Man’s best friend just got a whole lot friendlier. Studies show that specially trained dogs are four times better than traditional testing methods when it comes to detecting prostate cancer cells in urine samples.1 A British charity called Medical Detection Dogs trains the friendly canines to identify the disease using their highly developed sense of smell. They have enjoyed tremendous success with the program, boasting a 90 percent accuracy rate.2 That figure flies in the face of traditional lab detection methods that are known to produce false positives, often requiring patients to undergo unnecessary invasive procedures. As students entering into medical careers, it is important to stay abreast of the latest developments in cancer testing and research.
Current Prostate Cancer Detection Test is Unreliable
The current standard test for prostate cancer is called the prostate specific antigen test. It measures the amount of a certain prostate-produced protein a patient has in their blood.3 High levels of this protein could indicate the presence of prostate cancer. However, there are many different reasons that a man could have elevated PSA levels that aren’t cancer. As a result, the test produces a false positive 75 percent of the time.2 Such a high frequency of false positives points to the need for a new, more reliable test.
Since the increased presence of the PSA protein can have several causes, researchers have begun looking for a more reliable biological structure to measure. The elements that scientists use to flag the existence of diseases such as cancer are called biomarkers, and it looks as though a new one has been found. Our sense of smell works by detecting the presence of volatile organic compounds (VOCs) in the air through our olfactory receptors. The human nose has about 5 million of these receptors while a dog has over 220 million.4 With such a large number of additional receptors, dogs are able to detect a number of VOCs that are imperceptible to the human nose. It appears as though cancer cells may have a specific VOC that dogs can detect with their powerful noses. This is the conclusion of a study conducted by the European Association of Urology titled “Olfactory Detection of Prostate Cancer by Dogs Sniffing Urine: A Step Forward in Early Diagnosis.”2
The results from these preliminary tests have been very reassuring for cancer researchers. Early detection is one of the best ways of developing a successful treatment when it comes to cancer. In order to promote early detection efforts, the group Medical Care Dogs has developed a way to train dogs to detect cancer cells by smell. These dogs are being used in tests to diagnose cancer patients with early-stage cancer. The dogs are able to smell a urine sample and determine whether it contains prostate cancer cells nine out of 10 times.5 This success rate is much higher than that of the existing PSA test and therefore presents an exciting opportunity for doctors and patients alike.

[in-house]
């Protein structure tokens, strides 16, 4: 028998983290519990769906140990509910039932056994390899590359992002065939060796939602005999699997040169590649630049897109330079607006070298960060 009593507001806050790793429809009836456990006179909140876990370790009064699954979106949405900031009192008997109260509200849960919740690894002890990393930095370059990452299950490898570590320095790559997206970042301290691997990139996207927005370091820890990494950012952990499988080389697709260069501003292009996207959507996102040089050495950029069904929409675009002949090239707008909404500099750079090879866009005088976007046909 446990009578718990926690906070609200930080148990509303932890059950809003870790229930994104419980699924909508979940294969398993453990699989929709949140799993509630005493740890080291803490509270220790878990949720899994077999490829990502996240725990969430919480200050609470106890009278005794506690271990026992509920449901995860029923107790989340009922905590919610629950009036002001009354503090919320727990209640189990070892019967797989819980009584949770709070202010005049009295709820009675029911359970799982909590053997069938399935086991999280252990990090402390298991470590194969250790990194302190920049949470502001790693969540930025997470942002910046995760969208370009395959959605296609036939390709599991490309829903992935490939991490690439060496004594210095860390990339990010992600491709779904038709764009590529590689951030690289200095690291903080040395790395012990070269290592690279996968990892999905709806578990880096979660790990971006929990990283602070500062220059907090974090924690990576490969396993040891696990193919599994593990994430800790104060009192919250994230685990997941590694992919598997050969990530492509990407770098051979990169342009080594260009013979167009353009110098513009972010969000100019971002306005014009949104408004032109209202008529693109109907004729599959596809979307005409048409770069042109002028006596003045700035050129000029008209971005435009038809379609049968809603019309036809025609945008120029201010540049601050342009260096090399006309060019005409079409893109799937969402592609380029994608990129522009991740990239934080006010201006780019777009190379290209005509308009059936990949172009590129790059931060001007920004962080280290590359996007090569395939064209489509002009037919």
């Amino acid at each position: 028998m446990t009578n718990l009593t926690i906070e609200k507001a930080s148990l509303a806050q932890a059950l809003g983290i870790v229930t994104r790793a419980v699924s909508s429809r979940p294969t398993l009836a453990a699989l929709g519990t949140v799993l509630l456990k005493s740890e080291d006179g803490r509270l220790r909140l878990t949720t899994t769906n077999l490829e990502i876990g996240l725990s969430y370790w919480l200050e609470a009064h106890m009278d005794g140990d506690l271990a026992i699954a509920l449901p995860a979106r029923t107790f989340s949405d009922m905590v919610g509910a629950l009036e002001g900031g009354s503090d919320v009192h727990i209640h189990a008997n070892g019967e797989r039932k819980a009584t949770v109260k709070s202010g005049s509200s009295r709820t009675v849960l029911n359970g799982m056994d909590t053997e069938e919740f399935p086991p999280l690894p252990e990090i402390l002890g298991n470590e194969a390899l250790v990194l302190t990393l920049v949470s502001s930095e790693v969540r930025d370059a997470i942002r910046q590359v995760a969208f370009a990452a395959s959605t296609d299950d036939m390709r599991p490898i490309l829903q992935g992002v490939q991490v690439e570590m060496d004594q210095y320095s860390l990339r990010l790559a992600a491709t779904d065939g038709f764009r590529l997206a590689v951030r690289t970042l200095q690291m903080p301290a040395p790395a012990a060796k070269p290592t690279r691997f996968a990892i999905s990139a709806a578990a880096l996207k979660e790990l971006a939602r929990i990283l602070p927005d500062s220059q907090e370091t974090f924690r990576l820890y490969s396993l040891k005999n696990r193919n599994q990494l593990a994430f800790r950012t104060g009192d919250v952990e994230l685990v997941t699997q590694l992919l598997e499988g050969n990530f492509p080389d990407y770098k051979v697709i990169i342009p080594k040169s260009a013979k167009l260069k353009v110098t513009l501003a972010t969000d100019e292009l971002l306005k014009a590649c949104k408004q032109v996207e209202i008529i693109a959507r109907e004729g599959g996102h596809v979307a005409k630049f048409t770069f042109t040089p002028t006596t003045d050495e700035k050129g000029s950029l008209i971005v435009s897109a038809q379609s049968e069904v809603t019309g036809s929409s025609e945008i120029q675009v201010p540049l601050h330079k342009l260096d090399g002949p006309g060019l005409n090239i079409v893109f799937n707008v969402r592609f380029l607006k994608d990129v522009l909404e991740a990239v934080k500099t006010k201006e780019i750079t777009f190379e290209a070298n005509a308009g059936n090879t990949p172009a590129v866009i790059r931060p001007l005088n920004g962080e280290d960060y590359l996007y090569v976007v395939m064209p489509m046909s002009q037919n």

Applying the Test to Other Kinds of Cancer
While prostate cancer cells have been the main area of focus, there are many other types of cancer. There have, however, been indications that dogs can detect other types of cancer cells as well. Preliminary research indicates that dogs can be trained to detect breast cancer cells in the breath samples of patients.6 Unfortunately, these findings are the results of very early testing, and much more study is necessary before any definitive results can be claimed. Medical Detection Dogs is currently in the process of acquiring the requisite funding to develop a proper scientific inquiry into whether or not dogs can be used as a viable breast cancer detection tool.
In addition, dogs are often trained to smell the blood sugar levels of diabetes patients. They can alert their owners whenever their blood sugar levels are getting too high or too low. The best part is, these blood sugar-detection dogs are “always on,” that is, no regular testing is required - they can detect your blood sugar just by smelling you.
Using Animals to Test for Disease
Using the highly developed sensory organs of different animals is not an unusual medical screening method. In Tanzania, an organization known as APOPO trains rats to detect tuberculosis in human patients.7 These rats are able to smell the TB bacteria in human mucus samples, thus providing one of the cheapest and most reliable tests on the market. As more animals are used in the early detection and diagnosis of various diseases, it is hoped that medical researchers will be able to learn more about how these ailments affect the body and why. This will lead to more reliable testing practices, making the jobs of those with medical careers easier and more fulfilling.
1 “Dogs are FOUR times better at detecting prostate cancer than traditional tests,” Emma Innes, The Daily Mail, http://www.dailymail.co.uk/health/article-2626965/Dogs-FOUR-times-better-detecting-prostate-cancer-traditional-tests.html
2 “Olfactory Detection of Prostate Cancer By Dogs Sniffing Urine: A Step Forward in Early Diagnosis,” Jean-Nicolas Cornu, et al., European Urology, http://www.europeanurology.com/article/S0302-2838(10)00944-9/abstract
3 “Prostate-Specific Antigen (PSA) Test,” National Cancer Institute Fact Sheet, National Cancer Institute at the National Institute of Health, http://www.cancer.gov/cancertopics/factsheet/detection/PSA
4 “The Dog’s Sense of Smell,” Alabama Cooperative Extension System, Alabama A&M and Auburn Universities, http://www.aces.edu/pubs/docs/U/UNP-0066/UNP-0066.pdf
5 “Prostate Cancer Study,” Medical Detection Dogs, http://medicaldetectiondogs.org.uk/prostate.html
6 “Breast Cancer Study,” Medical Detection Dogs, http://medicaldetectiondogs.org.uk/breast.html
7 “Tuberculosis Detection,” APOPO, http://www.apopo.org/en/tuberculosis-detection/how/process